How to de-ice your car

How to de-ice your car
A frozen car windscreen on a cold winter's morning can be irritating and an inconvenience. However, if you need to drive in the winter, you’ll need to remove the ice from the windscreen, windows and mirrors to travel legally and safely.

With a bit of forward planning, you can de-ice your car quickly and safely. You can also take some steps to prevent the windscreen from freezing up in the first place, saving you valuable time on those frosty mornings.

We've put a complete guide together to help you de-ice your car in double quick time. 

Items you'll need to de-ice your car

Before you get started, you will need a few helpful items to clear the ice from your vehicle.

You’ll likely be de-icing your car first thing in the morning before you head to work – so make sure you have warm clothing, including gloves.

The first items to have to hand is your car keys, along with an ice scraper.

Other items you may want to have available are a large water container and specific aerosols or liquids to help melt the ice.

There are many winter driving accessories that can help you be best prepared for the colder weather.

Ten items you'll need to de-ice your car:

It is important to avoid homemade or every day items to prevent ice from building up - or when it comes to removing ice. This is because it may end up damaging your vehicle.

As part of your winter preparation, it is important to have your winter breakdown kit ready.

Should I start the engine?

Yes, you should turn on your engine before starting to de-ice your vehicle. The vehicle will have many features that will help melt the ice and speed up the process to get you out on the road as soon as possible.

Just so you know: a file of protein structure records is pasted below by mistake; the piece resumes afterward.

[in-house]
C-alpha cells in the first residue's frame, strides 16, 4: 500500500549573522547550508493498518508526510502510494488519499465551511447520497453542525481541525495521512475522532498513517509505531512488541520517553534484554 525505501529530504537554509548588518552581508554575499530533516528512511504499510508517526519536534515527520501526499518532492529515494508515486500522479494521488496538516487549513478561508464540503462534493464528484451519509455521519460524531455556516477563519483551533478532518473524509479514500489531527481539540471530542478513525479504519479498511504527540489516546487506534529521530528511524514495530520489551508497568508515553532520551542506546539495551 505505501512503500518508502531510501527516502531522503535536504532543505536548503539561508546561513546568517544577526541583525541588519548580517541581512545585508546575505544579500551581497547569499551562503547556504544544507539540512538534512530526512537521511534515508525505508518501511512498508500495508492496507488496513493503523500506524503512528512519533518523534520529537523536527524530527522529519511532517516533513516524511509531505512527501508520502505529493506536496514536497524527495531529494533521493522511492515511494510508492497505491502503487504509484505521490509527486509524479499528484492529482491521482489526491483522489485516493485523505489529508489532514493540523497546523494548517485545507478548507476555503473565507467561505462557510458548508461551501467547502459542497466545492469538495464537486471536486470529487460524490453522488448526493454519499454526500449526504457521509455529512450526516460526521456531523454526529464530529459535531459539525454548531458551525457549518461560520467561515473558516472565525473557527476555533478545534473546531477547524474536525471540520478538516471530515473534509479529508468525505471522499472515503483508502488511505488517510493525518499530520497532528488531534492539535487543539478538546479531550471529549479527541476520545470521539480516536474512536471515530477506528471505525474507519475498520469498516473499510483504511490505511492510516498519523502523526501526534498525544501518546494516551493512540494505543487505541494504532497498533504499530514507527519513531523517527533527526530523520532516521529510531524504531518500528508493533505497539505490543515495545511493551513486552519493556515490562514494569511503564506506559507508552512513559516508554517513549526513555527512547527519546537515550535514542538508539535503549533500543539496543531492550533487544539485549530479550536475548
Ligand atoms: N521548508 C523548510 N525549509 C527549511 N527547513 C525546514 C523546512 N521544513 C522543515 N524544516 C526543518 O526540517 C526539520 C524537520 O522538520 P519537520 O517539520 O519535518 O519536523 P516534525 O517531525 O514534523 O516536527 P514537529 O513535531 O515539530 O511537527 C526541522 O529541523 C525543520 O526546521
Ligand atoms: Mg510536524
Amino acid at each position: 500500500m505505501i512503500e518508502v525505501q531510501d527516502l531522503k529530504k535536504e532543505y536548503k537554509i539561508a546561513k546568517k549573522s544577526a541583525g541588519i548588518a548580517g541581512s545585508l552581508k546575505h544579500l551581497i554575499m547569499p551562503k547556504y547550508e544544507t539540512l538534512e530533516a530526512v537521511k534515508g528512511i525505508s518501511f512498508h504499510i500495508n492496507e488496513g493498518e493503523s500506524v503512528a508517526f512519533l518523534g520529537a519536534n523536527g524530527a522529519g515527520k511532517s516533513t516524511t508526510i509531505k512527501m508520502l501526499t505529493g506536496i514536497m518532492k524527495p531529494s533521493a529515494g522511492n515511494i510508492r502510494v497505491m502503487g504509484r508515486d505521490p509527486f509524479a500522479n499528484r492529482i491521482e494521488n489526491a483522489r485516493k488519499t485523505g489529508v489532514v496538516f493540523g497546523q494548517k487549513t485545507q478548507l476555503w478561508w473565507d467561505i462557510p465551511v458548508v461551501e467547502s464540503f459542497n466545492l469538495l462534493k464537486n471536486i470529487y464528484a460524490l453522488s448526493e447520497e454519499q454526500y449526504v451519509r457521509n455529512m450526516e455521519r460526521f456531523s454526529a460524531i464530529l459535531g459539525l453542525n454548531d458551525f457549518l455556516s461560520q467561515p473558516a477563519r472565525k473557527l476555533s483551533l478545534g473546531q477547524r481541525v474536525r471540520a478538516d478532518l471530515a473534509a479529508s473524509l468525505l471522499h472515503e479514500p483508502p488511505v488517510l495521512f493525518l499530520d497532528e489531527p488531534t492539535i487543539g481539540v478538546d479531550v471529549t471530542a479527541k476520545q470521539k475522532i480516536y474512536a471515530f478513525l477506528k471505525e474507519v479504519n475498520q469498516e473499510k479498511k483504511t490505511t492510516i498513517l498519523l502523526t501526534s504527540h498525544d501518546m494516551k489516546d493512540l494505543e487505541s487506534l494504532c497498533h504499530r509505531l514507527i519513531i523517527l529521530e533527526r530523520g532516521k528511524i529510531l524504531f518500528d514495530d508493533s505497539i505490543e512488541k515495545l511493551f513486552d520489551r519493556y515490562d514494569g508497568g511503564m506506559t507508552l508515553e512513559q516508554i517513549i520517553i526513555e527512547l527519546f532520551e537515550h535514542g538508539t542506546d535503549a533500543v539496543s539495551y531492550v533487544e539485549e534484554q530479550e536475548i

Winter driving comes with many challenges, but knowing what all the settings you have in your car mean is important to stay safe on the roads.

However, do not let your engine idle for too long as it can end up damaging your engine. Idling increases the amount of exhaust fumes and greenhouse gases in the air. 

You can also get fined for leaving your car with the engine on in certain areas.

Defrost settings, fans and in-car features

defrost button

After turning on your engine, you have some useful tools at your disposal to melt the ice.

The first is the defrost setting – which you can see in the image above. Although it might be found in different places on the vehicle, it will be within reach of the driver.

Push the button with that symbol.

You will also be able to turn on the fan and point it in the direction of the windscreen and/or passenger windows.

Drivers will need to melt the ice on both of these to see out the front, use the wing mirrors, and have a better field of vision.

There will also be a button that looks similar, which will melt the ice on the rear windscreen.

Other vehicles will also have the option of a heated windows. This will use very thin mesh wires within the windscreen, which are able to heat to a high temperature quickly to melt the ice.

Some cars will also have an option to do this on the rear windscreen and wing mirrors.